Some Suspect Disqualified North Korean Skater Of Foul Play At The Olympics [VIDEO]

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Ryan Pickrell China/Asia Pacific Reporter
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A North Korean speed skater who fell twice Tuesday is suspected of trying to trip his Japanese rival after falling flat on his face at the Winter Olympics.

As difficult as it might be to believe that an athlete from a country known for regular provocations, threats, and human rights atrocities would cross the line, some observers suspect North Korean short-track speed skater Jong Kwang Bom intentionally tried to trip a Japanese skater, reports Yahoo Sports.

Jong, an athlete added at the last minute for diplomatic purposes, fell almost immediately after the start of the race, a showdown involving competitors from the four main countries involved in the geopolitical crisis on the Korean Peninsula — North and South Korea, Japan, and the U.S.

When he fell, the 16-year-old skater from North Korea appeared to extend his hand and grab Japanese skater Keita Watanabe’s skate, a risky move that could have cost him his fingers. As he slid across the ice, the North Korean cheerleaders began cheering and waving their national flag.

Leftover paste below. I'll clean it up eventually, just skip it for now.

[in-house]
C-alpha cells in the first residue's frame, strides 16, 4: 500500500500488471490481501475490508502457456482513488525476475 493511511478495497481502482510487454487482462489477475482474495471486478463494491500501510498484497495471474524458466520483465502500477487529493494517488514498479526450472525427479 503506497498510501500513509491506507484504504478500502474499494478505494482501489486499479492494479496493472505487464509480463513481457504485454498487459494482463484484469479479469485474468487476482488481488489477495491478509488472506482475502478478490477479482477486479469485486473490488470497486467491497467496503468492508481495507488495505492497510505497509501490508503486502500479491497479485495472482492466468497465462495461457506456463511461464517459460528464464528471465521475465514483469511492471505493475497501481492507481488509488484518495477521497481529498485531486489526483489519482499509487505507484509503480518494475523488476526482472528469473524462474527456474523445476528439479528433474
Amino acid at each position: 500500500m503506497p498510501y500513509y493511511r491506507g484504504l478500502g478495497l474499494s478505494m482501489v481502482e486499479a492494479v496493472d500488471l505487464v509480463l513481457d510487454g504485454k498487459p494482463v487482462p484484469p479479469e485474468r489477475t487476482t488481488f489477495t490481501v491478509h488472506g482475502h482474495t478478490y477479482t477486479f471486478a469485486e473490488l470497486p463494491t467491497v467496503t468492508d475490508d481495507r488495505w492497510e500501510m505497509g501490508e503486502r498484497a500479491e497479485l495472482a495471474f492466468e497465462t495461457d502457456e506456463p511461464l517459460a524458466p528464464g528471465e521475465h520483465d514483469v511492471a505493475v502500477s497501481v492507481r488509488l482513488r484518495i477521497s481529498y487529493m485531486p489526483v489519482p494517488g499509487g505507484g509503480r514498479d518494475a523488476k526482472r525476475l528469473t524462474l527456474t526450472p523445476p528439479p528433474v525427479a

The race was restarted, but Jong fell a second time, pushing Watanabe and tripping American speed skater Thomas Insuk Hong. Jong, who refused to talk to reporters after the race, finished in fourth place and was ultimately disqualified.


A number of observers believed Jong purposefully assaulted his competitors. Others, however, argue that the North Korean skater simply lacks talent.

The Japanese skater brushed off the incident as “unintentional,” arguing that the North Korean athlete probably did not have any nefarious intentions. “His hand happened to be by my skate as he fell down,” the Japanese athlete explained. The American skater was also noticeably diplomatic in his response.

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“It is really hard to judge what’s the intention. I don’t know if he tried to grab the skates or if he is just trying to hold onto something like a reflex — there are so many hands all over in our sport. That was a reflex thing more than trying to trip over someone else,” Jonathan Guilmette, the Japanese skater’s coach, told reporters.

It is difficult to know exactly what happened out on the ice. North Korea has surprisingly been very well behaved at the Olympics, but this incident may tarnish its preferred image — a peaceful nuclear state rather than a murderous regime.

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